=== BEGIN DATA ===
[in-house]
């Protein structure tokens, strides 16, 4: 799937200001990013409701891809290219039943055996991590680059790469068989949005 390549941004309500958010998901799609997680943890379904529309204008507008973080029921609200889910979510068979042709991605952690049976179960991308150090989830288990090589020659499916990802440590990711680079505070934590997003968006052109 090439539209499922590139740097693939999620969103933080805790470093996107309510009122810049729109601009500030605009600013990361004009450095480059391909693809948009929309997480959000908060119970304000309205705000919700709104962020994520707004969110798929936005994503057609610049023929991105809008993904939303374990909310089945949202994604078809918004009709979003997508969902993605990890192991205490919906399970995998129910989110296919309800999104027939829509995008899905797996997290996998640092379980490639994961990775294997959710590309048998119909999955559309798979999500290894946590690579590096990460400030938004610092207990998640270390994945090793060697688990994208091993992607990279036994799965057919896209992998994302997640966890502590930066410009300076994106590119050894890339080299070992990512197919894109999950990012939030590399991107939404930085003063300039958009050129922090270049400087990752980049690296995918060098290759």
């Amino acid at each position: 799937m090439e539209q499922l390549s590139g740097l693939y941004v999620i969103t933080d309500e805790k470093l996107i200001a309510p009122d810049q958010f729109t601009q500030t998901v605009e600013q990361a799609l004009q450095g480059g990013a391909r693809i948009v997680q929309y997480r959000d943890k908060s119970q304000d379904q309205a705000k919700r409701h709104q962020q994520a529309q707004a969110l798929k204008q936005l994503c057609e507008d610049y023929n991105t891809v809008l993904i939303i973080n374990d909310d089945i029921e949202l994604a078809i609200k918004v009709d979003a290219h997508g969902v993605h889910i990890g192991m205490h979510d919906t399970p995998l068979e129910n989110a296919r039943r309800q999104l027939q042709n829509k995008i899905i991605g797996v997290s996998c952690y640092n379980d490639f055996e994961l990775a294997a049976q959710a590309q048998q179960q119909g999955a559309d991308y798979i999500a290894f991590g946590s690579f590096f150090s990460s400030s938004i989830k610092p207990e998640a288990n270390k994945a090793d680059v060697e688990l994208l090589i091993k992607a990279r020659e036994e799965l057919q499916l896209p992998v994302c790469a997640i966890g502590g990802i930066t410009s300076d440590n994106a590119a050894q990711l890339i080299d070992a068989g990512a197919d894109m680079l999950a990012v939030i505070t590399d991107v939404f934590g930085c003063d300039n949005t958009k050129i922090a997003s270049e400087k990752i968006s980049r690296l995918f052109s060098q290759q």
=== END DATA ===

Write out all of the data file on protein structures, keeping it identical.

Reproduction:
[in-house]
């Protein structure tokens, strides 16, 4: 799937200001990013409701891809290219039943055996991590680059790469068989949005 390549941004309500958010998901799609997680943890379904529309204008507008973080029921609200889910979510068979042709991605952690049976179960991308150090989830288990090589020659499916990802440590990711680079505070934590997003968006052109 090439539209499922590139740097693939999620969103933080805790470093996107309510009122810049729109601009500030605009600013990361004009450095480059391909693809948009929309997480959000908060119970304000309205705000919700709104962020994520707004969110798929936005994503057609610049023929991105809008993904939303374990909310089945949202994604078809918004009709979003997508969902993605990890192991205490919906399970995998129910989110296919309800999104027939829509995008899905797996997290996998640092379980490639994961990775294997959710590309048998119909999955559309798979999500290894946590690579590096990460400030938004610092207990998640270390994945090793060697688990994208091993992607990279036994799965057919896209992998994302997640966890502590930066410009300076994106590119050894890339080299070992990512197919894109999950990012939030590399991107939404930085003063300039958009050129922090270049400087990752980049690296995918060098290759």
């Amino acid at each position: 799937m090439e539209q499922l390549s590139g740097l693939y941004v999620i969103t933080d309500e805790k470093l996107i200001a309510p009122d810049q958010f729109t601009q500030t998901v605009e600013q990361a799609l004009q450095g480059g990013a391909r693809i948009v997680q929309y997480r959000d943890k908060s119970q304000d379904q309205a705000k919700r409701h709104q962020q994520a529309q707004a969110l798929k204008q936005l994503c057609e507008d610049y023929n991105t891809v809008l993904i939303i973080n374990d909310d089945i029921e949202l994604a078809i609200k918004v009709d979003a290219h997508g969902v993605h889910i990890g192991m205490h979510d919906t399970p995998l068979e129910n989110a296919r039943r309800q999104l027939q042709n829509k995008i899905i991605g797996v997290s996998c952690y640092n379980d490639f055996e994961l990775a294997a049976q959710a590309q048998q179960q119909g999955a559309d991308y798979i999500a290894f991590g946590s690579f590096f150090s990460s400030s938004i989830k610092p207990e998640a288990n270390k994945a090793d680059v060697e688990l994208l090589i091993k992607a990279r020659e036994e799965l057919q499916l896209p992998v994302c790469a997640i966890g502590g990802i930066t410009s300076d440590n994106a590119a050894q990711l890339i080299d070992a068989g990512a197919d894109m680079l999950a990012v939030i505070t590399d991107v939404f934590g930085c003063d300039n949005t958009k050129i922090a997003s270049e400087k990752i968006s980049r690296l995918f052109s060098q290759q």